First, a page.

NFL “fully expects” to have positive coronavirus cases

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With 90 players on the training camp roster and 65 on the final active roster and practice squad, that’s 2,880 players through Labor Day and 2,080 thereafter throughout the 32-team league. Inevitably, someone will test positive for the coronavirus — and the NFL knows it.

“We fully expect that we will have positive cases,” NFL executive V.P. of communications, public affairs and policy Jeff Miller said during a Tuesday conference call with reporters. “Our challenge is to identify them as quickly as possible and to prevent spread to any other participants.”

He’s right, and this will require robust and repeated testing, ideally on a daily basis and at a minimum whenever anyone reports to a team facility for meetings, practice, travel to games, etc. To intercept positive cases as quickly as possible and to prevent spread through the close quarters inherent to football, the teams will need to know that someone is positive as quickly as possible. The only way to do that is to test, test, and test some more.

The league quietly (for now) believes that testing protocols will be greatly improved and readily available by the time the season rolls around. It will be critical for teams to know who is positive as soon as they are positive, so that they can be kept away from other players, coaches, etc.

Although Miller didn’t say it (and wasn’t asked to address it), the league also will need a procedure for allowing teams to quickly and easily replace players who test positive, whenever and however that may happen. In this regard, a 12-person practice squad attached to a 53-man roster may not be enough to guard against the kind of localized outbreak that could, in theory, leave a team without enough players for a given game.

11 responses to “NFL “fully expects” to have positive coronavirus cases

  1. We all expect some athletes will get it. Some of us will even get it. It will never go away. Cant just shut down the world and peoples dreams and goals because of an illness. If you are scared, then stay in. If you are not scared, have a blast and live life. Easy as that. Here is to the return of sports!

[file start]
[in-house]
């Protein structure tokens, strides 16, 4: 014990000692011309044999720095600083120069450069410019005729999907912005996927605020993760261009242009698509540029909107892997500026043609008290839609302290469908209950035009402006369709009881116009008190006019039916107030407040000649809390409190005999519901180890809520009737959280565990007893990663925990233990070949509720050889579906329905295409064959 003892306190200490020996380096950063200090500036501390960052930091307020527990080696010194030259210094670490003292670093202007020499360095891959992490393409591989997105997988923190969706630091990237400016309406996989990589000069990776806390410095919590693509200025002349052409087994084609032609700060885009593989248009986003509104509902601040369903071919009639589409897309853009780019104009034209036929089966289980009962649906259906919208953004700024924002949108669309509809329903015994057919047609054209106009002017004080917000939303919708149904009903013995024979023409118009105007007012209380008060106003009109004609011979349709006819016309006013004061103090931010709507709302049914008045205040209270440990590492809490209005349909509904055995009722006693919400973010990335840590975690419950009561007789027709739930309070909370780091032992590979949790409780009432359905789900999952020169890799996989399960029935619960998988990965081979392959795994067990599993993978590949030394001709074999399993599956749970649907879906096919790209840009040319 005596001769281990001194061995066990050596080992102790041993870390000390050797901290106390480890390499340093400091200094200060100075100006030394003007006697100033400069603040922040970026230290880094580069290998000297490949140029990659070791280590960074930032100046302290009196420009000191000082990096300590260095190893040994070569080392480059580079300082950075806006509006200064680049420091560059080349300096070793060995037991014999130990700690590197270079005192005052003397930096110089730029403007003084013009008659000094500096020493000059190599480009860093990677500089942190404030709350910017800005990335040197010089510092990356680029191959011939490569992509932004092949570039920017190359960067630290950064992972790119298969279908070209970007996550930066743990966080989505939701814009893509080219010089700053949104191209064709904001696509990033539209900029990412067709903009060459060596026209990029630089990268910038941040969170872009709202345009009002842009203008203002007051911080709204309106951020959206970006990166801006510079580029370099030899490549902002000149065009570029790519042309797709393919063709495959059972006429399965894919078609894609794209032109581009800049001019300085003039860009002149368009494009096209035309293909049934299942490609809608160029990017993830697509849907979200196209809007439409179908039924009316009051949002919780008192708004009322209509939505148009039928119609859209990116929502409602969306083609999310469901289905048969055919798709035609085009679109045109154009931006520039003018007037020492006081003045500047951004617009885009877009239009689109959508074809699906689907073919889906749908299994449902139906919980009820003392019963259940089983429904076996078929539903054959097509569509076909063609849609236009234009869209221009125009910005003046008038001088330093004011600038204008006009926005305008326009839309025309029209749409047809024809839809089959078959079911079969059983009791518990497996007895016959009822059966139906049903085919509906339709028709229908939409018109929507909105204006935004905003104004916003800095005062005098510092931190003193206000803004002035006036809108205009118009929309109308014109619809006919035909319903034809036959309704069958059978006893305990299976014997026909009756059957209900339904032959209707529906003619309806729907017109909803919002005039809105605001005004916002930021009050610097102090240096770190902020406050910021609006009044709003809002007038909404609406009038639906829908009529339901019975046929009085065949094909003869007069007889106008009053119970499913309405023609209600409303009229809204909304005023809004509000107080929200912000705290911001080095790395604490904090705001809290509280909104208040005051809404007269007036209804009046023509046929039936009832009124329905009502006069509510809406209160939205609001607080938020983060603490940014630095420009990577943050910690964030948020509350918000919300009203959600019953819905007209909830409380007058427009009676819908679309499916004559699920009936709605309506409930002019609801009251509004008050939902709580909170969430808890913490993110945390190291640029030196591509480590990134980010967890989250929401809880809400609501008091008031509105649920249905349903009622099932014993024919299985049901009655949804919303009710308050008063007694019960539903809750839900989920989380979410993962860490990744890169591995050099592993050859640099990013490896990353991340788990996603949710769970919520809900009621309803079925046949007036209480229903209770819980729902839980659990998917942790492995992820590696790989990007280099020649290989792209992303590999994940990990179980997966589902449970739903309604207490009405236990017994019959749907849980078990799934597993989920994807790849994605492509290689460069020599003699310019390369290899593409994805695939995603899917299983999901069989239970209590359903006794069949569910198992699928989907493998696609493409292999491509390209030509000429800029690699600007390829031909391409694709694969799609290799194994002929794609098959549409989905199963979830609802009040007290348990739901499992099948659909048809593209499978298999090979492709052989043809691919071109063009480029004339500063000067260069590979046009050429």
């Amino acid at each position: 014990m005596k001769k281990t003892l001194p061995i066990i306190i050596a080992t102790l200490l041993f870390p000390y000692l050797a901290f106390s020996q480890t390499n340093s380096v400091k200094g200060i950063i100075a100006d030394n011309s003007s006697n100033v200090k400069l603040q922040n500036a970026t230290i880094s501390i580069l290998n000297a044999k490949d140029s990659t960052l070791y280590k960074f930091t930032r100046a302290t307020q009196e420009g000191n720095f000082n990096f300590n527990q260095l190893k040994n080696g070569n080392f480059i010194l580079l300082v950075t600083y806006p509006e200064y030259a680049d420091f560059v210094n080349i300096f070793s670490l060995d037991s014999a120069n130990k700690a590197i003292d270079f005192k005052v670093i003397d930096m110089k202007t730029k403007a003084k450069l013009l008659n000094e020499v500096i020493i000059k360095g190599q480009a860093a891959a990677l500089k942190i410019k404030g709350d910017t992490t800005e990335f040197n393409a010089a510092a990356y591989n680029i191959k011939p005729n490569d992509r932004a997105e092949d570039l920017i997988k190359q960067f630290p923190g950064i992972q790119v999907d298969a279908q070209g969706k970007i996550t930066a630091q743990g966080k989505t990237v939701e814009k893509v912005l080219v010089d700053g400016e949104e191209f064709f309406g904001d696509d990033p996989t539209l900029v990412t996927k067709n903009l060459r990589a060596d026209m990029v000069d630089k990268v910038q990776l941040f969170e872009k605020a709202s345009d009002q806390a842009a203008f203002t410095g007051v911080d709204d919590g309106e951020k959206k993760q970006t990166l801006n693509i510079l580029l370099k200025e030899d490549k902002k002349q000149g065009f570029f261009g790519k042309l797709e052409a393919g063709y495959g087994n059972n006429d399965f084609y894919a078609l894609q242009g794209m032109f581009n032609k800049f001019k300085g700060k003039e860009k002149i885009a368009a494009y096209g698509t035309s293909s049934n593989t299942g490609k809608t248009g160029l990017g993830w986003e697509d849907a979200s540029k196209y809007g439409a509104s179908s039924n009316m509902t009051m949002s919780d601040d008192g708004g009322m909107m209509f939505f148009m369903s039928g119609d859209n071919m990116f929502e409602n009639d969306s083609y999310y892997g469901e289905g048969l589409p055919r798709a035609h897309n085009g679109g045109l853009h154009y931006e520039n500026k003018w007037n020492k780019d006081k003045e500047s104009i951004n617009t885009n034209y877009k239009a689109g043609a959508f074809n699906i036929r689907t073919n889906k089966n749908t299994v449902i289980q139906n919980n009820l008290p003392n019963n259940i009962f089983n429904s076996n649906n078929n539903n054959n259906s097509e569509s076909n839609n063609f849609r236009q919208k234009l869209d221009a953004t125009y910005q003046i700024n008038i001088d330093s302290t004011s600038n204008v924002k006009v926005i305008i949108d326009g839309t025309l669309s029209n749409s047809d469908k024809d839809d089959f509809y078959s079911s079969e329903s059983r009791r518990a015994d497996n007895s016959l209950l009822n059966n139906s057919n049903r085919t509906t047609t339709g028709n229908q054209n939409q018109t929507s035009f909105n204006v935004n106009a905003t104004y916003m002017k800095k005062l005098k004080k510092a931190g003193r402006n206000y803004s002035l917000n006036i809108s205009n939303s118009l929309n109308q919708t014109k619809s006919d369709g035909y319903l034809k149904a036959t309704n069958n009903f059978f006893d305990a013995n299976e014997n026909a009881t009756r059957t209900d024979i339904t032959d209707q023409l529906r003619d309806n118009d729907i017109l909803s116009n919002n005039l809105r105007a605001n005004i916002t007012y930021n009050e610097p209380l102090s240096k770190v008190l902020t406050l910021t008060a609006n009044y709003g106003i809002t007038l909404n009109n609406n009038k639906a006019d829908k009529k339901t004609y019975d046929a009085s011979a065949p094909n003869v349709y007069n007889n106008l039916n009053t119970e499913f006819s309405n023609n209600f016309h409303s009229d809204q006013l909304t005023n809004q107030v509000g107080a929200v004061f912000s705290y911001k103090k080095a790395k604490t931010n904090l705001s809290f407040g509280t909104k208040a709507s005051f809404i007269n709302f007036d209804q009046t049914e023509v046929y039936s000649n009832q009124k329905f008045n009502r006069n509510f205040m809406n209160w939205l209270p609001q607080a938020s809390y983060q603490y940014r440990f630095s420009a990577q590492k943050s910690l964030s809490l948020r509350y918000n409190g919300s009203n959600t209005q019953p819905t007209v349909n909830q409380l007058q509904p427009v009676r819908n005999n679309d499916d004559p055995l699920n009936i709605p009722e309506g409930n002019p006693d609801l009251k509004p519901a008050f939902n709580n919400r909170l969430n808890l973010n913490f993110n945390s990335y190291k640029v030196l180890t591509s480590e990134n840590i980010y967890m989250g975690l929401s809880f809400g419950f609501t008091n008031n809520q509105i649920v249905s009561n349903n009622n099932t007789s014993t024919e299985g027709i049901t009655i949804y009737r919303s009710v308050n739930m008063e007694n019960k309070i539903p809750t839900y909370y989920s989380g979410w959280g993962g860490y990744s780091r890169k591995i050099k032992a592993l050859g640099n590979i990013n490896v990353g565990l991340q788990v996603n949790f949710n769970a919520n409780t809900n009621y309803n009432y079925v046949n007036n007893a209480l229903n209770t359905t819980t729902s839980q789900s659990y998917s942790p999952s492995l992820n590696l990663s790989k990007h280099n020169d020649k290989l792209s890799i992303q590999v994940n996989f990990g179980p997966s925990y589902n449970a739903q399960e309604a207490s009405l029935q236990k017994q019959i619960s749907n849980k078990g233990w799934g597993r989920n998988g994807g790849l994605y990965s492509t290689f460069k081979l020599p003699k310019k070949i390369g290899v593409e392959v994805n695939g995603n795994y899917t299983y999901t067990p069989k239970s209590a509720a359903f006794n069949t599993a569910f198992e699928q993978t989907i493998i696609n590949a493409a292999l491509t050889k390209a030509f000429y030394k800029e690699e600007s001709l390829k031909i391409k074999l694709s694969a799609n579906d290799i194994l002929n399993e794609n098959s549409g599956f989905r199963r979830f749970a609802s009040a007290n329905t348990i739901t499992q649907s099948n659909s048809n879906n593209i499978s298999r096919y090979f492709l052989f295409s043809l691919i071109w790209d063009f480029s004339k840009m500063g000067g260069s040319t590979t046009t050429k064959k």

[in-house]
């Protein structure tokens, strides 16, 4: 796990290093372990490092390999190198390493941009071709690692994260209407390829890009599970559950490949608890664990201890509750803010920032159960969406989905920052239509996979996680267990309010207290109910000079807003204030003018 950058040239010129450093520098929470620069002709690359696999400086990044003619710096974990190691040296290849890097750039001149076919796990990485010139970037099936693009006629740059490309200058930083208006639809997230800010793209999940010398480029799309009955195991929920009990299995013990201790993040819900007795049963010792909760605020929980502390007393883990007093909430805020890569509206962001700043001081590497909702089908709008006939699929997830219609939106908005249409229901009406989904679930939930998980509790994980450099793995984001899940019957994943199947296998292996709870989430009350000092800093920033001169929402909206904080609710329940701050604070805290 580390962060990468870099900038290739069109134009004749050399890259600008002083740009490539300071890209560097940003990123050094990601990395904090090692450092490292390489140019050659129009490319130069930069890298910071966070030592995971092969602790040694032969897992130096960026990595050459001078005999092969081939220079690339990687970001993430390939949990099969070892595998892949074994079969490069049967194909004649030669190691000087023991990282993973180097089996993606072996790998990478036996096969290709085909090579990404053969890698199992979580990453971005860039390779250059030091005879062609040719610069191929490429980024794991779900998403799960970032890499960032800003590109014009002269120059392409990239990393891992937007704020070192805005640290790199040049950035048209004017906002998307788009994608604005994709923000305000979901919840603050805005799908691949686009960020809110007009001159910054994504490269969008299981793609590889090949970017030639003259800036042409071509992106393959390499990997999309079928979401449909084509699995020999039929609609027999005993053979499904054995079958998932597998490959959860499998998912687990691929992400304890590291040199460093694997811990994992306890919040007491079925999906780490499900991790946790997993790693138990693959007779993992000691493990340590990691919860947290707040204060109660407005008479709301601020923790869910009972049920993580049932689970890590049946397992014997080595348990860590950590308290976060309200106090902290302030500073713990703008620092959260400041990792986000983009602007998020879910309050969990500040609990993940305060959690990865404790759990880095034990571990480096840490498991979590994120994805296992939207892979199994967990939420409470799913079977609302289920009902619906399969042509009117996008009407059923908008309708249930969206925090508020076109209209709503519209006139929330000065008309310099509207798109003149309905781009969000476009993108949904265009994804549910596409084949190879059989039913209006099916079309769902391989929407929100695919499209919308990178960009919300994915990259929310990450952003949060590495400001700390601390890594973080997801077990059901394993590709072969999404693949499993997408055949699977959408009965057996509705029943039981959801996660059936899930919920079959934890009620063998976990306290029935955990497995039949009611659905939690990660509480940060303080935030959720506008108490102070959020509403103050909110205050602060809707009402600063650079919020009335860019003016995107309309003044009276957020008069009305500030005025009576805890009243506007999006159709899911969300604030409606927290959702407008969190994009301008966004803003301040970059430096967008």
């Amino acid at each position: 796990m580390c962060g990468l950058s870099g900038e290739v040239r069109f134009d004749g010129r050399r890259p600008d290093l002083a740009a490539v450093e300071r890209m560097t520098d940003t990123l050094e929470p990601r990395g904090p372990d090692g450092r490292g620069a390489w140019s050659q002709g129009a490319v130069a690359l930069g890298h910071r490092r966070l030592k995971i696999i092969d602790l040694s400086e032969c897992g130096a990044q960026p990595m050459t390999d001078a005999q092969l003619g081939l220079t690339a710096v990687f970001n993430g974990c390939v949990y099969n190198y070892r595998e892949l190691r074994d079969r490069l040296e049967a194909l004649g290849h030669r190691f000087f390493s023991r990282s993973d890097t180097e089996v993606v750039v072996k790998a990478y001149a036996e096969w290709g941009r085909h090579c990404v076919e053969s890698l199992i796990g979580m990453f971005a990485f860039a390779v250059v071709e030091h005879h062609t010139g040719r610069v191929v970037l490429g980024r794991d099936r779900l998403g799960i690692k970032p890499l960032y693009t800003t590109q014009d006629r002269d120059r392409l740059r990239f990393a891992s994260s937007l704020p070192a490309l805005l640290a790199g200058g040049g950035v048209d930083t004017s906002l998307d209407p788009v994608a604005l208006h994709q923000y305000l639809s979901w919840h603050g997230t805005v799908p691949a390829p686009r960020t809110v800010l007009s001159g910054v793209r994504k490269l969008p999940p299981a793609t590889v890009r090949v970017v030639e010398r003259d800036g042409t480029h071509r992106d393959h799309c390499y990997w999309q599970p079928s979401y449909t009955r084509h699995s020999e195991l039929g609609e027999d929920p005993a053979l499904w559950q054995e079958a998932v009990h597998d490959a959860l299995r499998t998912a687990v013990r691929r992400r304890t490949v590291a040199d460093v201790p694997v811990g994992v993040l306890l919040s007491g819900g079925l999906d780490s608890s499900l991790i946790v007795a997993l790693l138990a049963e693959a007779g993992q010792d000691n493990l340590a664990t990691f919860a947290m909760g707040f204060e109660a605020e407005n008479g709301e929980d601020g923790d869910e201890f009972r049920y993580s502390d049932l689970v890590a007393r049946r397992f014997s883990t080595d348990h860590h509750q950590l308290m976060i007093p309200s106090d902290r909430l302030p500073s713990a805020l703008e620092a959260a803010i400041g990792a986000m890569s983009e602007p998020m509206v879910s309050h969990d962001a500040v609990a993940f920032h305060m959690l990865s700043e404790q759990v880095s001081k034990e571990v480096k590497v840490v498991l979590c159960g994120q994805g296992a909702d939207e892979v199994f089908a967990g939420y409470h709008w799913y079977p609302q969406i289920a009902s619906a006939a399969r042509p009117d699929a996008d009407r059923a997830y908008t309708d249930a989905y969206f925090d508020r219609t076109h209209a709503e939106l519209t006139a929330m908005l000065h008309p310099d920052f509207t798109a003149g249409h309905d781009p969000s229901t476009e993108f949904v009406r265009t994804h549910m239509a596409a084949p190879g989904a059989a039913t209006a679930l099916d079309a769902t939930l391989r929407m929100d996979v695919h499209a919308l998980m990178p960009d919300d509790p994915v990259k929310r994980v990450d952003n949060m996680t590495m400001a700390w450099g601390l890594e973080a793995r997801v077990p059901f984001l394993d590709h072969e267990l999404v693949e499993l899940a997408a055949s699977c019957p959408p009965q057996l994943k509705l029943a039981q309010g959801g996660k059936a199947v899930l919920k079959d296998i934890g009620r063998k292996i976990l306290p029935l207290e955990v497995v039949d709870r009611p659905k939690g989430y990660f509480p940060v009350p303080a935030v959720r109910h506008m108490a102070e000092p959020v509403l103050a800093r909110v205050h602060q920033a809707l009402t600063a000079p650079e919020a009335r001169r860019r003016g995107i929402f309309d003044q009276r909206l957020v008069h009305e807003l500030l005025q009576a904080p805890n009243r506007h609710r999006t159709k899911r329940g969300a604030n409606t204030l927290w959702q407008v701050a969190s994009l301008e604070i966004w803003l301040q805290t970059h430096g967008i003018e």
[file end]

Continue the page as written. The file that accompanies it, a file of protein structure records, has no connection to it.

2. So…. the virus, which can take up to 14 days to show any signs.

    “infected guy” gets to, report to a team facility for meetings,
    practice, travel to games, etc.


  3. jdphx says:
    May 19, 2020 at 4:55 pm
    So…. the virus, which can take up to 14 days to show any signs.

    “infected guy” gets to, report to a team facility for meetings,
    practice, travel to games, etc.

    So, you missed the part where they’d have to constantly be tested?

  4. Test every day. I’ve tested twice since starting to go back to stores, the gym and to visit my mom on Mother’s Day. It’s the only way to know if you are ok to be not be a spreader of something you don’t know you have. We’ll be doing this at games, too, before entry. Teams are essentially honing their ability to administer testing on a small scale today, preparing for the future.

  5. There will be plenty of testing capability in a few months. I know the media narrative will say otherwise, but too much money is at stake not to proceed as safely as possible.

  6. If one guy tests positive he’s quarantined for 2 weeks when he’s no longer a risk to the team. Imagine several get it, including your star QB. Or tour QB, star edge rusher and top DB? Then what? Imagine. Play 10 games one weekend? Put two weeks of weekend games on hold?

    If the average Joe can’t get a test to go to work but whole NFL teams, including non-players, get tested daily there will be hell to pay. Imagine the guys making millions still get paid but Joe can’t go to work for two weeks to pay his bills. I want a season as much as the next guy but the chance this works if the virus isn’t far in our rear view mirror is ludicrous.

  7. When I was in my 20’s and 30’s I would of been all in for sports starting again. No that I’m over 70 not so much. So all you young bucks and bucket’s have fun. I will choose to stay home, not because I’m “afraid”. I just know that if I do get sick I most likely will die. It’s called common sense.

  8. The backup QB position should be more important than ever this year.. A team that is a superbowl contender should have a good one regardless but especially this year..

  9. ““infected guy” gets to, report to a team facility for meetings,
    practice, travel to games, etc.


    This has already happened with the New Jersey Nets back before any steps were in place to contain the spread and the outcome was not that bad. Four Nets players became infected, none seriously, and none of the rest of the team and coaching staff or any opposing players caught it. Highly likely with constant testing and other measures in effect that could have been limited to just one player. They NBA played several weeks with the virus being in full swing and other than the Nets there was only one team with a single player who had any cases. And, again, that was pre-social distancing, pre-hand washing, pre-testing.

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